While Philly has their cheesesteak and NYC has their monstrous pastrami sammiches, Chicago’s sandwich is one that was born out of poverty.  When Italian immigrants used to work in the Union stockyards of Chicago, they would bring home the lower quality, tougher pieces of meat.  So what would be the easiest way to stretch these meager resources for a meal?  Easy.  First, they wet roasted it in a beef broth seasoned with garlic, oregano, and other spices.  Then, they’d slice the meat extra thin to feed the most amount of mouths with the least waste possible.  These paper-thin pieces of meat were thrown back into the broth to soak up all of the flavor from the roasting period for maximum deliciousness.  From there, the Italian immigrants put the beef on Italian bread loaves, and thus the Chicago Italian beef sandwich was born.  While the times and customers have changed, the cooking process has stayed the same.  Enter Buona Beef.  This franchise started back in 1981 by the Buonavolanto family who brought Neopolitan family recipes to the mainland and brought them to the American public.  Buona Beefs can be found all throughout the Chicagoland area but nowhere else in America.  I went with my parents to the location in Darien, IL, and it was a pleasant dining experience. darien The service was quick, and the prices are reasonable.  The menu ranges from pizza, salads, pasta, and of course, da beef sandwiches!  I got the regular 7″ sandwich ($5.50), but they also have piccolo (small) and maggiore (large) sizes.  While most sandwich restaurants ask if you want everything on it, ordering an Italian beef sandwich could almost sound like a script Ron Jeremy could read.  One can be asked if they want it juicy/dipped (dipped in the beef broth), dry (sans broth), hot (with hot giardiniera on top), or sweet (with sweet peppers on top).  While my mom went for the more subdued sweet, dipped sandwich, I kicked it up a notch by getting a hot dip.  This is definitely where I parked my car. While Buona Beef offers various desserts like cannoli, brownies, gelato, and lemon knots, I knew I had to try their new maple bacon shake ($3.25) which apparently diners have been scared to try.  Since I was the first to do so, the manager was overjoyed that I ordered it.  With our orders in, we took our number, and waited for them to bring us our food.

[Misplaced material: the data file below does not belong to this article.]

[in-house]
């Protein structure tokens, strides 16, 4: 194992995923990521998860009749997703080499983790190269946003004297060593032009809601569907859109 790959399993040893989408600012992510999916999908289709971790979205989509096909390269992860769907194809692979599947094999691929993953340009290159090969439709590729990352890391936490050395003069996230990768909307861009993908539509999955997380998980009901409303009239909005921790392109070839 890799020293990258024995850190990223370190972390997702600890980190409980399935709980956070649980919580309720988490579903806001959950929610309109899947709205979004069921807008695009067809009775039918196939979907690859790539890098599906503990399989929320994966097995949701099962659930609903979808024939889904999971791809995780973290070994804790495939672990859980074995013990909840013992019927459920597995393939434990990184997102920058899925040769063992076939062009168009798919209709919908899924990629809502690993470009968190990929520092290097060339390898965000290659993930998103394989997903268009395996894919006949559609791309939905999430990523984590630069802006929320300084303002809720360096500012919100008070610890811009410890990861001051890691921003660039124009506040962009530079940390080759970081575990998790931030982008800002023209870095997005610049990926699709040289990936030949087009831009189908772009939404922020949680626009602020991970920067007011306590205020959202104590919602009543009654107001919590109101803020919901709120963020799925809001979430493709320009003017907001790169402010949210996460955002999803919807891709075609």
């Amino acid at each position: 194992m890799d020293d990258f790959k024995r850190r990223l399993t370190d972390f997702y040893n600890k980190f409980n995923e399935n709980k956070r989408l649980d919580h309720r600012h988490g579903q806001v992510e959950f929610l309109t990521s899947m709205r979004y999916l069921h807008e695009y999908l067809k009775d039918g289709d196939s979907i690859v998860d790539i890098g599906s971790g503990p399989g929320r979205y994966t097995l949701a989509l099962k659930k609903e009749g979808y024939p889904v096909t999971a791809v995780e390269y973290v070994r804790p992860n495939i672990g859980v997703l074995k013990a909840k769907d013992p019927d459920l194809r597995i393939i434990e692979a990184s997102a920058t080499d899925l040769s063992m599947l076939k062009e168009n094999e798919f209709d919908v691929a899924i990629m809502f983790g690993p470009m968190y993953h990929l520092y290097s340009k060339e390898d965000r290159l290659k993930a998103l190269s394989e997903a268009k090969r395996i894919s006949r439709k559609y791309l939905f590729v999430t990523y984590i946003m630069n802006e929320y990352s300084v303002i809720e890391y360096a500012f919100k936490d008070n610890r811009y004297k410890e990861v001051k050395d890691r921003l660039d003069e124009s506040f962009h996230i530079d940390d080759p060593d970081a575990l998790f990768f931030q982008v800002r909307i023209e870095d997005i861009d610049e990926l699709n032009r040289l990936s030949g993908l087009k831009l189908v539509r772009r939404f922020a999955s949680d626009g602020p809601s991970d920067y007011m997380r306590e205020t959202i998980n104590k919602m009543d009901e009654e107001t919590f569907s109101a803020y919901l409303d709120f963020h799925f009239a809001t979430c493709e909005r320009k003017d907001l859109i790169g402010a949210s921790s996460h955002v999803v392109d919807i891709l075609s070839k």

After a brief wait, our sandwiches came out along with the shakes.  I hadn’t had one of these bad boys since coming back to America, and when I laid my eyes on it, I could remember why I missed this small, meat-laden piece of home.  While I prefer the spicy over the mild, my mom’s sandwich still looked pretty good. I think they could have given her more of the roasted, sweet peppers though. IMG_3205 As for my sandwich, it was a thing of absolute beauty.  The bread was fresh yet glistening slightly with the juice of its beefy bathtub in the back.  Plus, the vegetables, or giardiniera (jar-din-air, Chicago pronunciation), looked fantastic.  Giardiniera means comes from the word in Italian for “garden” but actually means “pickled vegetables”.  That’s why the version in Italy is called “sotto aceti” or “under vinegar”.  However, there are slightly different takes on giardiniera depending on where you are.  The West Coast version is closer to its Italian roots with just using vinegar, but here in Chicago we use olive oil.  I’ve asked friends from across the US if they’ve heard of giardiniera, but it seems to be chiefly a Chicago thang.  Typically, one can find a cornucopia of vegetables in the mild or spicy oil such as carrots, celery, olives, pimentos, cauliflower, and bell peppers.  Everyone has their own favorite blend and brand like Greco’s for me.IMG_3216  Even though they’re soaking in oil, the vegetables still maintain their crispy texture.  compliments of the pickling process.  After appreciating the beefy Botticelli in front of me,  I finally took the first bite.IMG_3211  Not only is the Italian beef sandwich unique in terms of ingredients and being a culinary representative of Chicago, but one must eat it in a certain way known as “the stance”.  I’ll let the owner of  Al’s beef, the mothership of Italian beef sandwiches in Chicago since 1938 in Little Italy, and Adam Richman explain it.  Much like Mr. Richman, I was overwhelmed by the soft, juicy bread that encased the delicate pieces of garlic and oregano-laced beef.  The giardiniera provided a much needed crunch and spice to offset the soggy sandwich.  Naturally, my basket by the end of the meal looked like a sloppy slip-n’-slide, but it hit the spot.  As for my shake, it was thick and topped with a few morsels of bacon. IMG_3208IMG_3209 Upon sipping the ivory-hued beverage, I was immediately greeted with a wave of excruciatingly sweet maple flavor that dominated the shake for the most part until I reached the latter half.IMG_3213Once I finally dove deep enough, I could find and sample the crispy creatures hiding beneath the whipped cream.  The smoky and salty flavor of the bacon combined well with the sweetness of the maple riffs, but it proved to be a bit overwhelming as I sampled the dregs.  By the end, I feel like I drank a bottle of sugar syrup which didn’t settle well with me.  I think if  Buona Beef lightened up on the syrup and evenly distributed the bacon in a smaller portion size, they’d have a real hit on their hands.